This county lies on the Missouri River, and is in the fifth tier from the northern and southern boundaries of the State. It is twenty-four miles north and south, by an average of nearly thirty miles east and west, in extent, and comprises sixteen full congressional townships, and some four or five that are fractional, embracing in all an area of abut six hundred and eighty square miles. The Missouri River, which is the western boundary, runs in a southeasterly direction, making the southern boundary line some twelve miles shorter than the northern.
A considerable area of the county is of bottom, or valley lands, upwards of one hundred and sixty-five thousand acres being included in the great Missouri River bottom, through the western portion of the county. The ascent of these bottoms to the north is more rapid than that of the Missouri River, thus leaving a small portion of these valuable lands subject to overflows in high water seasons, and rendering them sufficiently dry and well drained for easy and successful cultivation.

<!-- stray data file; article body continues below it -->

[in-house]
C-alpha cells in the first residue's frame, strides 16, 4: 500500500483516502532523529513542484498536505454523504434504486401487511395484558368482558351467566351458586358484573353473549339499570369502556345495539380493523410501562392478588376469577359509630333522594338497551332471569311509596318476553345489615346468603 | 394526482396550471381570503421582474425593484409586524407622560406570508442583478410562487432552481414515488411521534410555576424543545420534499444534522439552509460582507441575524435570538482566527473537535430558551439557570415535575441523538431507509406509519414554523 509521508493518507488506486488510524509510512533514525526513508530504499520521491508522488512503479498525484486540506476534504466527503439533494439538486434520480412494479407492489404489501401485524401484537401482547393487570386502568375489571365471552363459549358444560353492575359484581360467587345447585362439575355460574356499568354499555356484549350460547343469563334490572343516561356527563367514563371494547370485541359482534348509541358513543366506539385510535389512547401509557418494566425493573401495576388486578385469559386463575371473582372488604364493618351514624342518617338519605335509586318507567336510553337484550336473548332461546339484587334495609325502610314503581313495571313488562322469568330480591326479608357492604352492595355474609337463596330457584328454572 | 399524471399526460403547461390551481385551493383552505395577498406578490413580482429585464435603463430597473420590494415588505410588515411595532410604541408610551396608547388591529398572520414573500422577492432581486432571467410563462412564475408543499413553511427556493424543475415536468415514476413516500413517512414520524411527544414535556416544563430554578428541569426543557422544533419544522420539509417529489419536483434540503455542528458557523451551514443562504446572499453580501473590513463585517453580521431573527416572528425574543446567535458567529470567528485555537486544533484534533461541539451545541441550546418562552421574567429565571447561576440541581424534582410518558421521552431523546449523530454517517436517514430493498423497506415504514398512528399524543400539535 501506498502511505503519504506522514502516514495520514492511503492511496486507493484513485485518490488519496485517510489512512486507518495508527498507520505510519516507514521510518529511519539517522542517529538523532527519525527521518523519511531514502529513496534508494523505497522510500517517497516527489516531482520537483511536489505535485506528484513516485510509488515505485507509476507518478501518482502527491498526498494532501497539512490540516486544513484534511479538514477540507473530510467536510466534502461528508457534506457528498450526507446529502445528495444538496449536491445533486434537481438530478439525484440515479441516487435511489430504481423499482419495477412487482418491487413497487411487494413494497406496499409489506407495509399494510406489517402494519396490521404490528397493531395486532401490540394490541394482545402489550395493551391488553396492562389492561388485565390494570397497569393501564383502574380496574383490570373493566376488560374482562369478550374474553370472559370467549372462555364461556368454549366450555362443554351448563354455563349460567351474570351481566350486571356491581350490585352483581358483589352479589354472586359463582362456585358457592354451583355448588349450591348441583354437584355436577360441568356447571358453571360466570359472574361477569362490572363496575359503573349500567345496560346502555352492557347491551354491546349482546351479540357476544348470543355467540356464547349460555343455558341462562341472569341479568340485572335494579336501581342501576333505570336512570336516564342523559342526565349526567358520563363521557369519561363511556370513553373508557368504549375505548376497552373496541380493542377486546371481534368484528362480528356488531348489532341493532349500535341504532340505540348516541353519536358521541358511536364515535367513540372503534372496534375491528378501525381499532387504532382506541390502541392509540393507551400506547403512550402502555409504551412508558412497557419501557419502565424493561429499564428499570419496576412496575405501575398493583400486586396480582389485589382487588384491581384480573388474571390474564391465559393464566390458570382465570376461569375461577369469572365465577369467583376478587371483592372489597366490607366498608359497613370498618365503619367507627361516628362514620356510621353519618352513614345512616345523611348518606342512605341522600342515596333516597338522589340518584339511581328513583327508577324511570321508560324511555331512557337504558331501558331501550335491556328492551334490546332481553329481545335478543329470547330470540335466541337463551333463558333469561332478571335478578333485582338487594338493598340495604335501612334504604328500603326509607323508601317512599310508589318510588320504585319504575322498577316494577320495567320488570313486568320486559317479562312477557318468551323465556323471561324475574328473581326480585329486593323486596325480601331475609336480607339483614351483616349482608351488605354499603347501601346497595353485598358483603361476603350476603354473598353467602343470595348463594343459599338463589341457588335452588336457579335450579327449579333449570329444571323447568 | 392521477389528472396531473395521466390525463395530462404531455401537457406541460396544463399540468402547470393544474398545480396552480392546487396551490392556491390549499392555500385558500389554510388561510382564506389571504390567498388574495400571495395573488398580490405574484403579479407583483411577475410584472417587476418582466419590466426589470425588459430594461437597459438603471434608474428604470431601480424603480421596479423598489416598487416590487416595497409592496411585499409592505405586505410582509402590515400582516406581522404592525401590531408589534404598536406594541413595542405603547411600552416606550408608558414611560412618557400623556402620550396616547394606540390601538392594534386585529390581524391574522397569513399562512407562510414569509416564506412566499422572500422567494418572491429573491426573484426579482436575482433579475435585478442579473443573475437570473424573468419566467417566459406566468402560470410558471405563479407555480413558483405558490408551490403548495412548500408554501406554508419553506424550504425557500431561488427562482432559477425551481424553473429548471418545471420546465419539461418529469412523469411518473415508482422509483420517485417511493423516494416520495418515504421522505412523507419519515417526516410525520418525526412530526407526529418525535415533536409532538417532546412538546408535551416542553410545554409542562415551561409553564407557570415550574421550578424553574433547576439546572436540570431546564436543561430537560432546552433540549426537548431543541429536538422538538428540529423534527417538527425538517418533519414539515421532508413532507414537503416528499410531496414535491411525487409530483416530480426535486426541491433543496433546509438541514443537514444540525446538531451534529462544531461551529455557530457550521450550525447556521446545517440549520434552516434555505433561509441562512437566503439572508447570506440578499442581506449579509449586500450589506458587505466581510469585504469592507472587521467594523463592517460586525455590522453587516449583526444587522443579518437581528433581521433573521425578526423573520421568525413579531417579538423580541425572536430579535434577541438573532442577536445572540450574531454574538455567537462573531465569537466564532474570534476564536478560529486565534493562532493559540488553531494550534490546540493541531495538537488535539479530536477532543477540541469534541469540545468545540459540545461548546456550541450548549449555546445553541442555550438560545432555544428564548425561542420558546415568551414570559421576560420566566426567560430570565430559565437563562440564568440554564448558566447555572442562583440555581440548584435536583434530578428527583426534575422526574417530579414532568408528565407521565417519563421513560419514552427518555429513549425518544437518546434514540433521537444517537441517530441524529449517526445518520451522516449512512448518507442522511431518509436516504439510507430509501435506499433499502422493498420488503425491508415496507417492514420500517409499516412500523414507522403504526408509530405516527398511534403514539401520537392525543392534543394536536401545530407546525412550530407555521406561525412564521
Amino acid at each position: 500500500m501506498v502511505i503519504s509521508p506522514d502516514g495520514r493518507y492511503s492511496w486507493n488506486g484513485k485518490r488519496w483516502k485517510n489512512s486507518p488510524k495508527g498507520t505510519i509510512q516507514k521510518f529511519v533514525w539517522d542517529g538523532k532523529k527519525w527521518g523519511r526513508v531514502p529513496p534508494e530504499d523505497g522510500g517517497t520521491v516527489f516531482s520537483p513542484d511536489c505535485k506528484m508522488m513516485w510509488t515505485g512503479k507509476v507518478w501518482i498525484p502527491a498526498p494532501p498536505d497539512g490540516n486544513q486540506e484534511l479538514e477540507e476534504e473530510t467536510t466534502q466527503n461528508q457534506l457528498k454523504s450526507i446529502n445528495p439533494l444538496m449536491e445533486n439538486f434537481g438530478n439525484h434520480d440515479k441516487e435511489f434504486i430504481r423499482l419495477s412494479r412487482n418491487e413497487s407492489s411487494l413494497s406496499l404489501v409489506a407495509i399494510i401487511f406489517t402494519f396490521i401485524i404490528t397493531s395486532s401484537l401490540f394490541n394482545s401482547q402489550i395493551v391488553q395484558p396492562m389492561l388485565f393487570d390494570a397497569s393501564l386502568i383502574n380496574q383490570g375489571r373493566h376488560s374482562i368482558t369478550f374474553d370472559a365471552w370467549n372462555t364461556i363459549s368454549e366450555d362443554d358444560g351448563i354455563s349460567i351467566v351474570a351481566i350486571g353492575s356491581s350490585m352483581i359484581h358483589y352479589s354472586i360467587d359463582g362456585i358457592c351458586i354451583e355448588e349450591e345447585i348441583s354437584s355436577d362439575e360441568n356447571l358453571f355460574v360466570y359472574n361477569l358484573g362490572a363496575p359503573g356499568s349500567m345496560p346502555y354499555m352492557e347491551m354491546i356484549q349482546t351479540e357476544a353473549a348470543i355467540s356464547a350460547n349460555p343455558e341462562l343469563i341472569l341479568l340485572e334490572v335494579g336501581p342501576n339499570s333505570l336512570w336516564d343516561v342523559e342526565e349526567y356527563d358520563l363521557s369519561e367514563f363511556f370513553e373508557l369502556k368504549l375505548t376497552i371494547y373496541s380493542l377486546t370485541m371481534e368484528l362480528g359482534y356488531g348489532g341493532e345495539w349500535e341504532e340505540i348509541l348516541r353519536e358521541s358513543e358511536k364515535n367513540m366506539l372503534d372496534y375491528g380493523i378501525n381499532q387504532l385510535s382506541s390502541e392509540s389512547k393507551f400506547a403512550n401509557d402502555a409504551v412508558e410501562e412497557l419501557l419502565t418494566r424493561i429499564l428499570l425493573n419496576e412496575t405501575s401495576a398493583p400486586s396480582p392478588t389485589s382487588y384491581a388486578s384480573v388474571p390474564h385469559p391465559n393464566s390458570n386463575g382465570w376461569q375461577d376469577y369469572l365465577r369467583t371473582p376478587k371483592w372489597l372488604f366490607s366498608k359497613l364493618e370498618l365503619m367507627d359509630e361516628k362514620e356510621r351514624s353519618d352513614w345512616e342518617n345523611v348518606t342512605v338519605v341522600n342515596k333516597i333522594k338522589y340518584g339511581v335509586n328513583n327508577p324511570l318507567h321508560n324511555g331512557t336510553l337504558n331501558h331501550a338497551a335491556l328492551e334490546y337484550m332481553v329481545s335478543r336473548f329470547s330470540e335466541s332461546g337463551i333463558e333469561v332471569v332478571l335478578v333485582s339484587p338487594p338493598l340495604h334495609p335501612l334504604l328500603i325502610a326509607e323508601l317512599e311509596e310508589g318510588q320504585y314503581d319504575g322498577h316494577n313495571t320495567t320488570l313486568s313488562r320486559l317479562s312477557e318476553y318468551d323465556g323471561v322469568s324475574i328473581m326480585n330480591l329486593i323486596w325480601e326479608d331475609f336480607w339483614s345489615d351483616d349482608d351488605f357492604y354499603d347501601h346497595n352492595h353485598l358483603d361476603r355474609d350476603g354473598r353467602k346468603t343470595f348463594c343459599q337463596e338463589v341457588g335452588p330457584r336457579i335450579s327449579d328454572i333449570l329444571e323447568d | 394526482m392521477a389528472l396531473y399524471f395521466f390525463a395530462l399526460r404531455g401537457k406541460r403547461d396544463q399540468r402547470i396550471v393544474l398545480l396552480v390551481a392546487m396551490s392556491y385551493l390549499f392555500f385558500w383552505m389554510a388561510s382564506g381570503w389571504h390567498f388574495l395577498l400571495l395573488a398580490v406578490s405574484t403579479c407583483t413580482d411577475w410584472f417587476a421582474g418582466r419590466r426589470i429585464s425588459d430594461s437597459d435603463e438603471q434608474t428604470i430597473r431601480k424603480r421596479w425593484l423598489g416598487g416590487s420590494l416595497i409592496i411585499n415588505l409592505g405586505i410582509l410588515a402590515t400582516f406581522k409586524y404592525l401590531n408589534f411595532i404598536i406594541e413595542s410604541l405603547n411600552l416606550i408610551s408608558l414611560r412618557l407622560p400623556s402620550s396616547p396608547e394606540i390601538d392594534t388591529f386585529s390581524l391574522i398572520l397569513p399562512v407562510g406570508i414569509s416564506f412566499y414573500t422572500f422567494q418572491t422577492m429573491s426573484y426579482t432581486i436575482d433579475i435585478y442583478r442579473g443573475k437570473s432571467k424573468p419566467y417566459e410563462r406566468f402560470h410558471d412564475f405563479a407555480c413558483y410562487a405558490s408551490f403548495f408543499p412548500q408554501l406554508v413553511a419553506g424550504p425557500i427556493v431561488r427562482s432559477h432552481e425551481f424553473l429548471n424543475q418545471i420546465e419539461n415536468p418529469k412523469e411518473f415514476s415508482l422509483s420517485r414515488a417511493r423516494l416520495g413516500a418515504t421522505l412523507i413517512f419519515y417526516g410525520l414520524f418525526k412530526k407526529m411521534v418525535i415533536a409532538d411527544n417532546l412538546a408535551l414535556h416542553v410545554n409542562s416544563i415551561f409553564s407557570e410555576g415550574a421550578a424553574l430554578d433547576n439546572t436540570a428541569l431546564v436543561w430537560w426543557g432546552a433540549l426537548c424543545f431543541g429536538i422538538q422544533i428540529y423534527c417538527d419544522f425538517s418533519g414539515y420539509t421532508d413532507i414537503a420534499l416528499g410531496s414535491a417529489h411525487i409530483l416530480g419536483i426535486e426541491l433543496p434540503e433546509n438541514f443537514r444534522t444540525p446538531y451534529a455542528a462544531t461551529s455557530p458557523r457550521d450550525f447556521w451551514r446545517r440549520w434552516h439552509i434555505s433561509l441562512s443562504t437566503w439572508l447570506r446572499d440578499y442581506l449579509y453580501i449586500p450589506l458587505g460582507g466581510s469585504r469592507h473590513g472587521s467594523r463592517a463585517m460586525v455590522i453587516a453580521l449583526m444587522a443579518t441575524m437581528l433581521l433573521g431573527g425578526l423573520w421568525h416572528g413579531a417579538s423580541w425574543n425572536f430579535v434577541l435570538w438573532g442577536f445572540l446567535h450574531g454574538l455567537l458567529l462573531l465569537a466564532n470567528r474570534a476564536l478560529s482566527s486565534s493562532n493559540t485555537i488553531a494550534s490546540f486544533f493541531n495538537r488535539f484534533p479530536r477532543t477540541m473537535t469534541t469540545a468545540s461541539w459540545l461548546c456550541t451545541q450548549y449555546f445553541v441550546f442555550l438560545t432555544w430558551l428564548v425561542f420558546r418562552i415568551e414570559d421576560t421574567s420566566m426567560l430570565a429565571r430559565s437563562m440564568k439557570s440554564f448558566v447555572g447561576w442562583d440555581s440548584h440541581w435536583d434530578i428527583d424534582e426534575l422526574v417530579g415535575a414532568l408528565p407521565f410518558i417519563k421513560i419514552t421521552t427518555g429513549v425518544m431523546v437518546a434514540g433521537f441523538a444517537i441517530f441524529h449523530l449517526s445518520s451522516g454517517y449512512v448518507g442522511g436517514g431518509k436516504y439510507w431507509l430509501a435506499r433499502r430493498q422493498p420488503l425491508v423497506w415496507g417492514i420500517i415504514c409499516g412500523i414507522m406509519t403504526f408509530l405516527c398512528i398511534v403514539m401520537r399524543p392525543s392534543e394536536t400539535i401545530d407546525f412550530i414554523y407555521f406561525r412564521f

The eastern portion of the county is a high and rolling prairie, well watered and drained by Willow Creek, Soldier and Maple Rivers, and their affluents, all of which are surrounded by wide, beautiful and exceedingly fertile valleys. The uplands abut abruptly on the bottoms along the east side of the Little Sioux, presenting the varied and peculiar features characteristic of the bluffs along the Missouri bottoms throughout their extent in the State. These bluffs are unusually uniform in elevation, the highest point being not less than three hundred feet above the sea level. The uplands in the immediate vicinity of the bluffs, are too broken and uneven to be practically adapted to agricultural uses, and are cut up with wooded ravines, while the valleys of the smaller streams, a few miles inland, are bordered by gentle acclivities which ascend from the sloping bottoms to the well rounded and gentle divides which intervene between the water courses.